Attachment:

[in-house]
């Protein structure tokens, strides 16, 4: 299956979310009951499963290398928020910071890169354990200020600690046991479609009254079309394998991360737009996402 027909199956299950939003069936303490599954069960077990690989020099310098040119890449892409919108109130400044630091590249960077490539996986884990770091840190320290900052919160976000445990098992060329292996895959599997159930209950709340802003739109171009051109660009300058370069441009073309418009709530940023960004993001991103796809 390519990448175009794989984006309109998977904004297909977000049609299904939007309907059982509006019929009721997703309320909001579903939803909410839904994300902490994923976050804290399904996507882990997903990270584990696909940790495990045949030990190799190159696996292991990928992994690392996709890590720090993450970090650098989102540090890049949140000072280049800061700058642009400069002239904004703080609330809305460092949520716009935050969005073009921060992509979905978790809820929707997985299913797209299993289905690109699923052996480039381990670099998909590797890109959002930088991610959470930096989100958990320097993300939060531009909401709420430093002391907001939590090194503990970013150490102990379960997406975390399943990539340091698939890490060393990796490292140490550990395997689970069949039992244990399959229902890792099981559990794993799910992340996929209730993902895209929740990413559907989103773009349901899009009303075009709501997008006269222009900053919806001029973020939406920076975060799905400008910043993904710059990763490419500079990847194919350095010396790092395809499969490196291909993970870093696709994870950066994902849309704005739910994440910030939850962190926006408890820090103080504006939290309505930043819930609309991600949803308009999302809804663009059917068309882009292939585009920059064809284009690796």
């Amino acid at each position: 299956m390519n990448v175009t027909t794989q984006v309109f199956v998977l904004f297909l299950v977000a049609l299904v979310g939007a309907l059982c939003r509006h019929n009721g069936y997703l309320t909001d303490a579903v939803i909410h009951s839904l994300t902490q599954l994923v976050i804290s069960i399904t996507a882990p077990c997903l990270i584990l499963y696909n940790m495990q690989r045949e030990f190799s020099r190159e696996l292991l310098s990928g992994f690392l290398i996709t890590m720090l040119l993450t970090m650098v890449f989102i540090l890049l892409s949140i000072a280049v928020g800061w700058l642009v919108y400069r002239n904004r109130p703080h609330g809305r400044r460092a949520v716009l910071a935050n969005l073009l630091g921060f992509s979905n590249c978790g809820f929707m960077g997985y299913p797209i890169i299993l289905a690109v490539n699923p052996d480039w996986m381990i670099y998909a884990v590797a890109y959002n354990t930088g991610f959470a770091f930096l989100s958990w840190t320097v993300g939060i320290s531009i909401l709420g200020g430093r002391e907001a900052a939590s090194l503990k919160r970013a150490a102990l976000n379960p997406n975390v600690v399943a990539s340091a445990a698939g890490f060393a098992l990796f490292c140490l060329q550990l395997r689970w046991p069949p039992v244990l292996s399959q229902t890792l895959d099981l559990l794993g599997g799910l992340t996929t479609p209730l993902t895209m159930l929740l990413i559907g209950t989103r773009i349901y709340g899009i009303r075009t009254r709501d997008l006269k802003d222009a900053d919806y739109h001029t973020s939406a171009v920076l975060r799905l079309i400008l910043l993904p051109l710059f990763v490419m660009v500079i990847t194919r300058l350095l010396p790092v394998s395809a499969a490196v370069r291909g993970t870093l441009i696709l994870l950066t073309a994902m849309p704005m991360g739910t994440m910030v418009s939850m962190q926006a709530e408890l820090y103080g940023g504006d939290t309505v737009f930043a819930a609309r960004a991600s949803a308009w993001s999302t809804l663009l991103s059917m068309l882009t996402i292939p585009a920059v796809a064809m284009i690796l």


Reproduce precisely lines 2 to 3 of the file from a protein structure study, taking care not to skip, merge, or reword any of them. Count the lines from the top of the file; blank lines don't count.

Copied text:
């Protein structure tokens, strides 16, 4: 299956979310009951499963290398928020910071890169354990200020600690046991479609009254079309394998991360737009996402 027909199956299950939003069936303490599954069960077990690989020099310098040119890449892409919108109130400044630091590249960077490539996986884990770091840190320290900052919160976000445990098992060329292996895959599997159930209950709340802003739109171009051109660009300058370069441009073309418009709530940023960004993001991103796809 390519990448175009794989984006309109998977904004297909977000049609299904939007309907059982509006019929009721997703309320909001579903939803909410839904994300902490994923976050804290399904996507882990997903990270584990696909940790495990045949030990190799190159696996292991990928992994690392996709890590720090993450970090650098989102540090890049949140000072280049800061700058642009400069002239904004703080609330809305460092949520716009935050969005073009921060992509979905978790809820929707997985299913797209299993289905690109699923052996480039381990670099998909590797890109959002930088991610959470930096989100958990320097993300939060531009909401709420430093002391907001939590090194503990970013150490102990379960997406975390399943990539340091698939890490060393990796490292140490550990395997689970069949039992244990399959229902890792099981559990794993799910992340996929209730993902895209929740990413559907989103773009349901899009009303075009709501997008006269222009900053919806001029973020939406920076975060799905400008910043993904710059990763490419500079990847194919350095010396790092395809499969490196291909993970870093696709994870950066994902849309704005739910994440910030939850962190926006408890820090103080504006939290309505930043819930609309991600949803308009999302809804663009059917068309882009292939585009920059064809284009690796």
């Amino acid at each position: 299956m390519n990448v175009t027909t794989q984006v309109f199956v998977l904004f297909l299950v977000a049609l299904v979310g939007a309907l059982c939003r509006h019929n009721g069936y997703l309320t909001d303490a579903v939803i909410h009951s839904l994300t902490q599954l994923v976050i804290s069960i399904t996507a882990p077990c997903l990270i584990l499963y696909n940790m495990q690989r045949e030990f190799s020099r190159e696996l292991l310098s990928g992994f690392l290398i996709t890590m720090l040119l993450t970090m650098v890449f989102i540090l890049l892409s949140i000072a280049v928020g800061w700058l642009v919108y400069r002239n904004r109130p703080h609330g809305r400044r460092a949520v716009l910071a935050n969005l073009l630091g921060f992509s979905n590249c978790g809820f929707m960077g997985y299913p797209i890169i299993l289905a690109v490539n699923p052996d480039w996986m381990i670099y998909a884990v590797a890109y959002n354990t930088g991610f959470a770091f930096l989100s958990w840190t320097v993300g939060i320290s531009i909401l709420g200020g430093r002391e907001a900052a939590s090194l503990k919160r970013a150490a102990l976000n379960p997406n975390v600690v399943a990539s340091a445990a698939g890490f060393a098992l990796f490292c140490l060329q550990l395997r689970w046991p069949p039992v244990l292996s399959q229902t890792l895959d099981l559990l794993g599997g799910l992340t996929t479609p209730l993902t895209m159930l929740l990413i559907g209950t989103r773009i349901y709340g899009i009303r075009t009254r709501d997008l006269k802003d222009a900053d919806y739109h001029t973020s939406a171009v920076l975060r799905l079309i400008l910043l993904p051109l710059f990763v490419m660009v500079i990847t194919r300058l350095l010396p790092v394998s395809a499969a490196v370069r291909g993970t870093l441009i696709l994870l950066t073309a994902m849309p704005m991360g739910t994440m910030v418009s939850m962190q926006a709530e408890l820090y103080g940023g504006d939290t309505v737009f930043a819930a609309r960004a991600s949803a308009w993001s999302t809804l663009l991103s059917m068309l882009t996402i292939p585009a920059v796809a064809m284009i690796l």